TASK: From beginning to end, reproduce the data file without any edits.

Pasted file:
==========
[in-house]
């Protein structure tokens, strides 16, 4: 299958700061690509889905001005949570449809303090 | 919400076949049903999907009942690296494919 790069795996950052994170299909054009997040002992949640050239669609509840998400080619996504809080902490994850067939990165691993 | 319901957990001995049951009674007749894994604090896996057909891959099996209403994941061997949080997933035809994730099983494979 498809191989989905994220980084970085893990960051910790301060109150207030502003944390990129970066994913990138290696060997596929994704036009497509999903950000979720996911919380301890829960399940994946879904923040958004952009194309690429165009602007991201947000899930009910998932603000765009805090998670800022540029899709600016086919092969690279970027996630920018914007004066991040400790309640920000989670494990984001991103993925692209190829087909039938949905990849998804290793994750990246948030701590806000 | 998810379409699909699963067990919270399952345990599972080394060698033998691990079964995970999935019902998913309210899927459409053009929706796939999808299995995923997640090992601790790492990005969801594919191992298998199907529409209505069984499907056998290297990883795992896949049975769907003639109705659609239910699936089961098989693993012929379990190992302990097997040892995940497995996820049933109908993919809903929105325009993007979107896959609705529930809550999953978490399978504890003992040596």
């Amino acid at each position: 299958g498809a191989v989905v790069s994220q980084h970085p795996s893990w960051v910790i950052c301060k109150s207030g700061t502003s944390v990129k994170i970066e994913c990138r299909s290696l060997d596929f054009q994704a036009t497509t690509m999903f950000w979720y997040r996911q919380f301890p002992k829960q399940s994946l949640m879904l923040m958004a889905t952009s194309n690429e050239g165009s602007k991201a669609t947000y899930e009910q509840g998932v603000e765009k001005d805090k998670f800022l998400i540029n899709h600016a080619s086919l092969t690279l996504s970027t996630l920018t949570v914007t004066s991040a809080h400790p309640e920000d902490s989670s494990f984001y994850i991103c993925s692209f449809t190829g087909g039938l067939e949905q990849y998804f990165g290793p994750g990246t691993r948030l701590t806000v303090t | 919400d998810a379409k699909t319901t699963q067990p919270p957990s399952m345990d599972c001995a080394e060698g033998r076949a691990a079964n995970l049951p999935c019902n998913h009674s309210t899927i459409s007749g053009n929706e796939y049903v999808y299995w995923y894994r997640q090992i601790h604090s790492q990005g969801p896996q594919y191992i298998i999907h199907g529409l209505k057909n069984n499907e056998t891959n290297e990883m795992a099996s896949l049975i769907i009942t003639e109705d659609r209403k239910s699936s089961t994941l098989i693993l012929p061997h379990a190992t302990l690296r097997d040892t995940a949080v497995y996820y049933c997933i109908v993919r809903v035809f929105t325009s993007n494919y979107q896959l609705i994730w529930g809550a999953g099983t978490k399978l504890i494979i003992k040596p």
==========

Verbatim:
[in-house]
């Protein structure tokens, strides 16, 4: 299958700061690509889905001005949570449809303090 | 919400076949049903999907009942690296494919 790069795996950052994170299909054009997040002992949640050239669609509840998400080619996504809080902490994850067939990165691993 | 319901957990001995049951009674007749894994604090896996057909891959099996209403994941061997949080997933035809994730099983494979 498809191989989905994220980084970085893990960051910790301060109150207030502003944390990129970066994913990138290696060997596929994704036009497509999903950000979720996911919380301890829960399940994946879904923040958004952009194309690429165009602007991201947000899930009910998932603000765009805090998670800022540029899709600016086919092969690279970027996630920018914007004066991040400790309640920000989670494990984001991103993925692209190829087909039938949905990849998804290793994750990246948030701590806000 | 998810379409699909699963067990919270399952345990599972080394060698033998691990079964995970999935019902998913309210899927459409053009929706796939999808299995995923997640090992601790790492990005969801594919191992298998199907529409209505069984499907056998290297990883795992896949049975769907003639109705659609239910699936089961098989693993012929379990190992302990097997040892995940497995996820049933109908993919809903929105325009993007979107896959609705529930809550999953978490399978504890003992040596």
């Amino acid at each position: 299958g498809a191989v989905v790069s994220q980084h970085p795996s893990w960051v910790i950052c301060k109150s207030g700061t502003s944390v990129k994170i970066e994913c990138r299909s290696l060997d596929f054009q994704a036009t497509t690509m999903f950000w979720y997040r996911q919380f301890p002992k829960q399940s994946l949640m879904l923040m958004a889905t952009s194309n690429e050239g165009s602007k991201a669609t947000y899930e009910q509840g998932v603000e765009k001005d805090k998670f800022l998400i540029n899709h600016a080619s086919l092969t690279l996504s970027t996630l920018t949570v914007t004066s991040a809080h400790p309640e920000d902490s989670s494990f984001y994850i991103c993925s692209f449809t190829g087909g039938l067939e949905q990849y998804f990165g290793p994750g990246t691993r948030l701590t806000v303090t | 919400d998810a379409k699909t319901t699963q067990p919270p957990s399952m345990d599972c001995a080394e060698g033998r076949a691990a079964n995970l049951p999935c019902n998913h009674s309210t899927i459409s007749g053009n929706e796939y049903v999808y299995w995923y894994r997640q090992i601790h604090s790492q990005g969801p896996q594919y191992i298998i999907h199907g529409l209505k057909n069984n499907e056998t891959n290297e990883m795992a099996s896949l049975i769907i009942t003639e109705d659609r209403k239910s699936s089961t994941l098989i693993l012929p061997h379990a190992t302990l690296r097997d040892t995940a949080v497995y996820y049933c997933i109908v993919r809903v035809f929105t325009s993007n494919y979107q896959l609705i994730w529930g809550a999953g099983t978490k399978l504890i494979i003992k040596p």